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Richard Kilgore

What Tea Are You Drinking Today? (Part 3)

438 posts in this topic

How do you make your chai?

I've had a few late-night sessions with herbal tisanes lately, when caffeinated teas would have been too much, and pondering making a spicier version of my usual chamomile plus hibiscus combinations--something more like a cinnamon/clove/ginger/cardamon combination, more like a classic chai--but I've read about boiling tea for chai, and that would make the base tea too bitter for my tastes. So, while I get ready to start the tea day with some reliable but undistinguished shu puerh, I'm contemplating something livelier for later.

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Little posting recently due to Thanksgiving activities and then being under the weather a little the past week. But a fair amount of tea drinking going on. Chinese greens, Japanese greens, Indian, Ceylon, Nepal and Chinese black/reds, including

Nepal Chiyabari Estate

Yunnan Imperial

Ceylon Kenilworth Estate OP

Castleton Estate Darjeeling, Wiry

Dian Hong Imperial, Hand Picked

Pai Mu Tan

2010 Organic Magokoro Shincha

I have also been brewing more Japanese green teas in a cup with infuser filter in order to introduce a new tea friend to the delights of Japanese green tea. This is how I used to brew them for many years. It's still good, even though you may miss some of the nuances of the three to five infusions you get using Japanese tea ware. Nonetheless, I am getting two nice infusions using cup and filter.

The last two days I have also been brewing from a newly opened bag of 2010 Organic Tenryu Misakubo Shincha. This is an asamushi (light-steamed) shincha/sencha from yuuki-cha.com that I saved until I worked through a few other 2010 shinchas. Very nice. I'll post on it in the Japanese Green Tea topic after playing with it a bit.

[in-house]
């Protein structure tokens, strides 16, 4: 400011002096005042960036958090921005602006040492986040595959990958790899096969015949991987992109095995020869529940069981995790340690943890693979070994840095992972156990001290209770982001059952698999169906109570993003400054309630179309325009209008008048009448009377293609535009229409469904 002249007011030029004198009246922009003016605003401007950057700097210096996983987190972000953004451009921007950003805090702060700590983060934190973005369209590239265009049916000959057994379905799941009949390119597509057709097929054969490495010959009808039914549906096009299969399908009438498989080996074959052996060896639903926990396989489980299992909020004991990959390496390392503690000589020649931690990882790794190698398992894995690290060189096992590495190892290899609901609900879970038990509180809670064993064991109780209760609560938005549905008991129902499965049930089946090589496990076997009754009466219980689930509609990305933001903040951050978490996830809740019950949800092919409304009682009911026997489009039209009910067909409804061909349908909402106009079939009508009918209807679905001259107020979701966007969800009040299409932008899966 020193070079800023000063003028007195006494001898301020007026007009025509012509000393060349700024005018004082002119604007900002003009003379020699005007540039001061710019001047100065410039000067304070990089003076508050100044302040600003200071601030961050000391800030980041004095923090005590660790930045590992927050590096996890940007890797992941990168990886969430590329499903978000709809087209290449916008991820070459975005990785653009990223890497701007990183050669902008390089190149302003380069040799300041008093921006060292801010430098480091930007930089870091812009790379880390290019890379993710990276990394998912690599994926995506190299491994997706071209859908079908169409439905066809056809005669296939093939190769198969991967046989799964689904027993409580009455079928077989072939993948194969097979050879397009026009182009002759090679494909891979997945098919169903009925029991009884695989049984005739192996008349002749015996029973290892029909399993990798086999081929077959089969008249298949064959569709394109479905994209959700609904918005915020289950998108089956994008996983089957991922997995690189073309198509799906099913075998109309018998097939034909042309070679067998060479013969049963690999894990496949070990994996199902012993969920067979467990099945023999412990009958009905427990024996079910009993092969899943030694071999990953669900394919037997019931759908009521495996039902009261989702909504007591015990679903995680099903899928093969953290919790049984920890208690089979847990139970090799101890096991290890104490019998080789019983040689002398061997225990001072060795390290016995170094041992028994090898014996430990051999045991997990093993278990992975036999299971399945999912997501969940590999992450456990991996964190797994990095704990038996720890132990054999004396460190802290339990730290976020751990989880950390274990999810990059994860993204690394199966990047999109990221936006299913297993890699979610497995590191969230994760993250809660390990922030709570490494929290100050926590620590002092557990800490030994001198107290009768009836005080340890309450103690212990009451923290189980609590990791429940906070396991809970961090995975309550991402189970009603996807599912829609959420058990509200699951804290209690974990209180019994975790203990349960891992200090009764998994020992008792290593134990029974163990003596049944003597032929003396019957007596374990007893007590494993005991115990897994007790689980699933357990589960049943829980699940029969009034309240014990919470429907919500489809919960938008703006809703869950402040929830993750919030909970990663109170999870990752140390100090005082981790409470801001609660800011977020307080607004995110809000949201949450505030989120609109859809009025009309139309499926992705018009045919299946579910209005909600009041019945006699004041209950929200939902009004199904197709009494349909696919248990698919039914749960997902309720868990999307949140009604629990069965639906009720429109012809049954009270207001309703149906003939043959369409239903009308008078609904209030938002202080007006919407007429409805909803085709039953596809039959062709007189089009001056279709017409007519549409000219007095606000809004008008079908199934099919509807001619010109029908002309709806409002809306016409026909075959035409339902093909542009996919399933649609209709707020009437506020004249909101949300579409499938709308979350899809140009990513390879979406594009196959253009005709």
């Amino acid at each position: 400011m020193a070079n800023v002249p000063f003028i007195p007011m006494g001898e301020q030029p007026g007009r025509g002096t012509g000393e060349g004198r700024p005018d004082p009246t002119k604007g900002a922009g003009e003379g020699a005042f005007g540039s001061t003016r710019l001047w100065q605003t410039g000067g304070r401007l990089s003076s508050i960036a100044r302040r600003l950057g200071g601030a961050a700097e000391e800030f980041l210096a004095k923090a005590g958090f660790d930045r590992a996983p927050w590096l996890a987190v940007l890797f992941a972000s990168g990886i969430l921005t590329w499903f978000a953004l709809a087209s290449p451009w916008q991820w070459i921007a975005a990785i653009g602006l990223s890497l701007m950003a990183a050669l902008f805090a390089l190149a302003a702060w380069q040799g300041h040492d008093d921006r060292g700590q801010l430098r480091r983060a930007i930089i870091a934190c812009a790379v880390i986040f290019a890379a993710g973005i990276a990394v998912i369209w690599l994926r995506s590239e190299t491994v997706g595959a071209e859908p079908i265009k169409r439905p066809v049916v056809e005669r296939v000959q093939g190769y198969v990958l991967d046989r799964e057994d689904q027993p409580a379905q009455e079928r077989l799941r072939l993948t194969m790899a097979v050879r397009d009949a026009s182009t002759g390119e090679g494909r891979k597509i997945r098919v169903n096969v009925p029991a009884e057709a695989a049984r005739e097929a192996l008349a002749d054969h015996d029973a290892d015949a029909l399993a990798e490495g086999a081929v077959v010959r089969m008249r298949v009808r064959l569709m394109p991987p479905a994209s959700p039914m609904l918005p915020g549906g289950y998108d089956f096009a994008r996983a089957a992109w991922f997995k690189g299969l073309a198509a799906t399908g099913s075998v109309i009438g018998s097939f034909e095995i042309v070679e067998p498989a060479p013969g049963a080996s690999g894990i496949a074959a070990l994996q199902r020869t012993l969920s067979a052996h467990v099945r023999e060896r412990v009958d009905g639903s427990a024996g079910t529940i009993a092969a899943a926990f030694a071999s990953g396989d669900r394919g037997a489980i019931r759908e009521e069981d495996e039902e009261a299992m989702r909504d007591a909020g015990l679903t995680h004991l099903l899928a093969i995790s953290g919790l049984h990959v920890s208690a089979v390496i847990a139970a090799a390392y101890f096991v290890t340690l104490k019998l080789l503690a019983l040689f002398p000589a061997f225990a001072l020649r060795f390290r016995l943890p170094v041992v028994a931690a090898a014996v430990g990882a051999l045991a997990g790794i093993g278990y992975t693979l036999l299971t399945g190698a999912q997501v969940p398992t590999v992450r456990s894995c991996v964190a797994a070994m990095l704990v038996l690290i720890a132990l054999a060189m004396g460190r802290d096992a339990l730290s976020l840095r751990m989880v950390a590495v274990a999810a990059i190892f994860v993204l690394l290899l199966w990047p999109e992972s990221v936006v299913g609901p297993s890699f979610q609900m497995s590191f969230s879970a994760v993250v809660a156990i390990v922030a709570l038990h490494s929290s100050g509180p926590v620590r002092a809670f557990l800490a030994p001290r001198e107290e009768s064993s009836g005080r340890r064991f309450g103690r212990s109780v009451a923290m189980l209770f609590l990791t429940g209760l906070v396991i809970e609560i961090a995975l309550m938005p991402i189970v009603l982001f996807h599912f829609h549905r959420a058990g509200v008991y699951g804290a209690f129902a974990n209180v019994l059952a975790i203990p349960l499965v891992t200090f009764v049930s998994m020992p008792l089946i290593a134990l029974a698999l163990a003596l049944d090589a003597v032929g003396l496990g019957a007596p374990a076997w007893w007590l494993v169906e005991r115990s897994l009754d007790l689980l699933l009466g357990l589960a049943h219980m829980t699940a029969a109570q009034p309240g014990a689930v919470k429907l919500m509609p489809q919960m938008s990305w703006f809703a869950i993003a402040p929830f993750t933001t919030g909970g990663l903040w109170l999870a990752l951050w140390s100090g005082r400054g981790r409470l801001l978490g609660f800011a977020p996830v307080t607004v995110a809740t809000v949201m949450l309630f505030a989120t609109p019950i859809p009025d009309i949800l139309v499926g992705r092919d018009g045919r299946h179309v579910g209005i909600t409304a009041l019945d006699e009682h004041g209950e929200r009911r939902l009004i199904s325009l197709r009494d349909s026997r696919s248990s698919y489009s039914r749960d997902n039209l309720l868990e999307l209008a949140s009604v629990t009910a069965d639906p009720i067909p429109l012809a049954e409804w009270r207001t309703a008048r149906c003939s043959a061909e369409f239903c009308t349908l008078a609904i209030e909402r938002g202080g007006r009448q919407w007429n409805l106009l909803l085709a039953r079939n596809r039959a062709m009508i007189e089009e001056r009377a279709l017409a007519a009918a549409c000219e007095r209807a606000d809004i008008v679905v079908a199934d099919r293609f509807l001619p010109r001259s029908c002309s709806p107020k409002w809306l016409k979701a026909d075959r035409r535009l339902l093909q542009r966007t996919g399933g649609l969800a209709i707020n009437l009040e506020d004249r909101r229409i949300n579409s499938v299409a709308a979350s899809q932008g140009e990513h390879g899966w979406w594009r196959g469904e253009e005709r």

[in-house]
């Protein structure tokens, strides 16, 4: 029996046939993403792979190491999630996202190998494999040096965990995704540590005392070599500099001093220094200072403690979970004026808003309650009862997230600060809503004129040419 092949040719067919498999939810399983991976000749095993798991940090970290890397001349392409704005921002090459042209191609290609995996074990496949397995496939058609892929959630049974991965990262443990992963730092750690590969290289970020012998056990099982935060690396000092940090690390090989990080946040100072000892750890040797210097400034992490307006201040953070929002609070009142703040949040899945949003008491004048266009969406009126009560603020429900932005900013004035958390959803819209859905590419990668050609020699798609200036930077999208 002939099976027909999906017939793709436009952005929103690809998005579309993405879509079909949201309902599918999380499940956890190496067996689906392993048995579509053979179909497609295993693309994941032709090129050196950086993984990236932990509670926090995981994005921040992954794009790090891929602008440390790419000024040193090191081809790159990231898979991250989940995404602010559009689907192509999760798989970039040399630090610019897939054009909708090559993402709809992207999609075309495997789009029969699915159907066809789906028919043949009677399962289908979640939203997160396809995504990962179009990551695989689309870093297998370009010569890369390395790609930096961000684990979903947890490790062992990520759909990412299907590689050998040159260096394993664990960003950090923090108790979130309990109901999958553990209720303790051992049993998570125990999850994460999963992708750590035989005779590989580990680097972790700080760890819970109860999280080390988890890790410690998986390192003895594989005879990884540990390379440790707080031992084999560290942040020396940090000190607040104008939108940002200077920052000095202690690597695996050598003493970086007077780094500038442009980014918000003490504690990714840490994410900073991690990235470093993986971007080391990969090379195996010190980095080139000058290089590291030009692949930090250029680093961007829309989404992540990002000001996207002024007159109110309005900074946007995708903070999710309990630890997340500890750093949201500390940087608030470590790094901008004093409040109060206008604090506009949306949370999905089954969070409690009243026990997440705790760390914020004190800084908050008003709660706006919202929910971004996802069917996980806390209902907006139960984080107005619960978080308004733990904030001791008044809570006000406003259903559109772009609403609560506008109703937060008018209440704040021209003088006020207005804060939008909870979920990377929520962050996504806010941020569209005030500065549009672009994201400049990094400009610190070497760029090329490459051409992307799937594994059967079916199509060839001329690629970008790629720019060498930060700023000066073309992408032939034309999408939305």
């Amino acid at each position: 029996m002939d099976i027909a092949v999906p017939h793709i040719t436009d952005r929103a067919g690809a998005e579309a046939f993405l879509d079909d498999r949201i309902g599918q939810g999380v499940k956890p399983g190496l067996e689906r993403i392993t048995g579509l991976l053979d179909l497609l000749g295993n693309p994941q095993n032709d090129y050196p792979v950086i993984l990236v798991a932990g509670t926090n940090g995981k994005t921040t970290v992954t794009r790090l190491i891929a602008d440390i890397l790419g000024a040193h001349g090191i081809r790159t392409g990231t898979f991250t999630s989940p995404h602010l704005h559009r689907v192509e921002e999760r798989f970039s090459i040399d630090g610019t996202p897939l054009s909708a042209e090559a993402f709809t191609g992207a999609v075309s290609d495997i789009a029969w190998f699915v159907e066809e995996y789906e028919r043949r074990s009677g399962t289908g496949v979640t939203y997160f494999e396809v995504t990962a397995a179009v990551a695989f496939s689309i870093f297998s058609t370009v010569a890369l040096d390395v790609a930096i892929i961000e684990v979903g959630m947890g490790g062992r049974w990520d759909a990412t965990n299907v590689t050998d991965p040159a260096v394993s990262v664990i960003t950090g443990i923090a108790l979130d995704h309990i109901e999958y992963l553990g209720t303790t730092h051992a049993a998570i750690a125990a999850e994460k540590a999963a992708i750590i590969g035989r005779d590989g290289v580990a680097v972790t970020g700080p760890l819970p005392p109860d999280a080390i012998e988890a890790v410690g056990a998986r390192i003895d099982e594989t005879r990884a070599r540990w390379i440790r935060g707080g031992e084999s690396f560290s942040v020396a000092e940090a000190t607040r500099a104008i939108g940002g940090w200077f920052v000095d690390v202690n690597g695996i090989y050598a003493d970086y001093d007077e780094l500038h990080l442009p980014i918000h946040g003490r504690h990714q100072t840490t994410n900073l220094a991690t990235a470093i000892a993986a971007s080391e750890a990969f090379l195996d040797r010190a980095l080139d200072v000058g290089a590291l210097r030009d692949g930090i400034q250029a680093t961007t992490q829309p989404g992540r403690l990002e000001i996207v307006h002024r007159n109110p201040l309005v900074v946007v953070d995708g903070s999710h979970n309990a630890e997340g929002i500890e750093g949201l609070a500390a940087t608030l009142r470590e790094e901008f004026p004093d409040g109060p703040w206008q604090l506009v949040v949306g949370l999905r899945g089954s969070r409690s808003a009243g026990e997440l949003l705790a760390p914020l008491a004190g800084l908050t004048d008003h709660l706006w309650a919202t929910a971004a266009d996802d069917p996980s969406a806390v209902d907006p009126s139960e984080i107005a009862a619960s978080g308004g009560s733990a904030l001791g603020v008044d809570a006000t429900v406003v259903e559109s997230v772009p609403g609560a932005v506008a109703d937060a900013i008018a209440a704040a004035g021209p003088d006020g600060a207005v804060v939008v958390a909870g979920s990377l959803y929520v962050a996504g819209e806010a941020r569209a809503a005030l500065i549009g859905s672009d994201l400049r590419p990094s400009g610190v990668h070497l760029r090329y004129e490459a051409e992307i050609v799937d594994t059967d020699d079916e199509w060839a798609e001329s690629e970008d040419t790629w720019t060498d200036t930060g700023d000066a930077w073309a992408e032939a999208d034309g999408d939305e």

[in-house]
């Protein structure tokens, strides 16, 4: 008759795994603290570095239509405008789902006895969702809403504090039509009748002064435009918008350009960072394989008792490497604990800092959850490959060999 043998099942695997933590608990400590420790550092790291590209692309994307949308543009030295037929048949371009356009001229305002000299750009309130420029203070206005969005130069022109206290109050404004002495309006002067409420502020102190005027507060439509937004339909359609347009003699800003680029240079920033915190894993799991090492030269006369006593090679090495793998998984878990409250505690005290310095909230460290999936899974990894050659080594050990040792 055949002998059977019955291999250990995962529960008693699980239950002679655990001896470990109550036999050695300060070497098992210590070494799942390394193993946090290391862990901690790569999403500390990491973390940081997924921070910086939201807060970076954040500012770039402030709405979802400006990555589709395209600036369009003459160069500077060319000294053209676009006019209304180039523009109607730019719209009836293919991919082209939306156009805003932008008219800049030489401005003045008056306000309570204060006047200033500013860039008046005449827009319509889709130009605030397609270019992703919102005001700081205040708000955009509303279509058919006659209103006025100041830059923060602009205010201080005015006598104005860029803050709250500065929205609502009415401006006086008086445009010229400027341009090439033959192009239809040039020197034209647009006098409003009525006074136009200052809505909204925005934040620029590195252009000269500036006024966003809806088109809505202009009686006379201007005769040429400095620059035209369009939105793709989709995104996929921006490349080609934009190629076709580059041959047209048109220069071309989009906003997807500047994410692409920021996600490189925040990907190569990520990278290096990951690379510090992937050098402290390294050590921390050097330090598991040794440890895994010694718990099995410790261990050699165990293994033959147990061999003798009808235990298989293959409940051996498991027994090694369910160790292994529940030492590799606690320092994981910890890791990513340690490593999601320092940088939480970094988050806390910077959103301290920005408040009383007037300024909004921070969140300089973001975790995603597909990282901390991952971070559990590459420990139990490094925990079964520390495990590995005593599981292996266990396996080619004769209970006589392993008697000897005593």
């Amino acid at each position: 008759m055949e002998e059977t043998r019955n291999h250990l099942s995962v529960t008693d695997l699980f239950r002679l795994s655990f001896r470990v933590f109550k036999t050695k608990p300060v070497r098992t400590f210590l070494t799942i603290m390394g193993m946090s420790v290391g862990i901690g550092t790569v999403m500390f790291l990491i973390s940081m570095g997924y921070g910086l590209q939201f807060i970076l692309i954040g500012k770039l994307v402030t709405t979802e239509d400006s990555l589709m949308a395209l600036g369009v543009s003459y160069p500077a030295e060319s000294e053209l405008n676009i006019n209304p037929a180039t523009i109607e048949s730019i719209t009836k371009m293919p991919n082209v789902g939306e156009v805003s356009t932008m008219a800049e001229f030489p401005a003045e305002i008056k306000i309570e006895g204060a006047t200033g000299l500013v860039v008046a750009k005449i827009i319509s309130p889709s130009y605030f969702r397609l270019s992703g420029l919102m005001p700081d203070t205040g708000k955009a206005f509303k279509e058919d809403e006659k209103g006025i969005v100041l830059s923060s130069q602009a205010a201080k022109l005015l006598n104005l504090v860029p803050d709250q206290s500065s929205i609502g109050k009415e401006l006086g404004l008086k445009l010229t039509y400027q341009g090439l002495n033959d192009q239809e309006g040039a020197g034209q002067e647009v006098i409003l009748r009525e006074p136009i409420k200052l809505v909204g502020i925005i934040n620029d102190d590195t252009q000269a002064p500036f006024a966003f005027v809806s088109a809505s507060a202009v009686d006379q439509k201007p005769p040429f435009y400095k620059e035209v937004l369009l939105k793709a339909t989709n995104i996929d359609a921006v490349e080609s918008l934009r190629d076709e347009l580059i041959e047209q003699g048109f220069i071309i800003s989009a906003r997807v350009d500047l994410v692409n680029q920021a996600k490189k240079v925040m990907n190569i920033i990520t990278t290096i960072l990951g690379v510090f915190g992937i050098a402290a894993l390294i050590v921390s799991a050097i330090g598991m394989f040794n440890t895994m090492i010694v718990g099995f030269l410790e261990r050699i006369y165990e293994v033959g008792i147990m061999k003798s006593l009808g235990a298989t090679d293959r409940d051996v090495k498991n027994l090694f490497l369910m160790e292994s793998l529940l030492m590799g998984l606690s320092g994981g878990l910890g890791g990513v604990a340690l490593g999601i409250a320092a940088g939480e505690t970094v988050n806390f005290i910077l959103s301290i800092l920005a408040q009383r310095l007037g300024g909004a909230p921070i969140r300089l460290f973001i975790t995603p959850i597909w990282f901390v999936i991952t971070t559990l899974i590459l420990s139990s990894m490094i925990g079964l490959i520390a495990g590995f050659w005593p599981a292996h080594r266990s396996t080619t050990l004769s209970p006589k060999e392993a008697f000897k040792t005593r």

So what teas have you all been drinking in your part of the world?

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hello!

this morning i have been drinking Bi Luo Chun, it is a famous green tea originally grown in the Dong Ting mountain of Tai Hu, Jiangsu Province, China. Also known as Pi Lo Chun, it is renowned for its delicate appearance, fruity taste, floral aroma, showy white hairs and early cropping.

The name Bi Luo Chun literally means "Green Snail Spring". It is called so because it is a green tea that is rolled into a tight spiral, resembling snail meat, and is cropped early spring.

Boris Kvitko

marketoftea@gmail.com

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After drinking Japanese greens all spring and summer I immediatly went to oolongs and black teas when the fall weather went cold.

The last few days I have been sampling so Japanese black teas purchased from Yuuki- Cha. Specifically, this morning I am sipping their Organic Makurazaki Black Tea Hime Fuki.

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Tonight, and the past few nights, I have been enjoying Norbu's, Yunan Silver Needles. It's funny that last year when I first tasted it I really disliked the cup full of camphor that it gives but here I am a year later loving it.

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Thanks, LuckyGirl, it is always interesting when a tea that was previously "ho-hum" turns out much better later. When it happens to me I can't always tell if the leaf has improved over time, or if I finally figured out to brew it. I'll have to pull out the Norbu Silver Needles and try it again.

I have been drinking a number of different blacks and greens lately, including the Yunnan Imperial from The Cultured Cup; the Organic Magokoro shincha/sencha and the Organic Misakubo shincha/sencha, both 2010s from yuuki-cha.com.

Two infusions of Castleton Estate Darjeeling, Wiry from teasource.com this morning. This afternoon it will be green teas.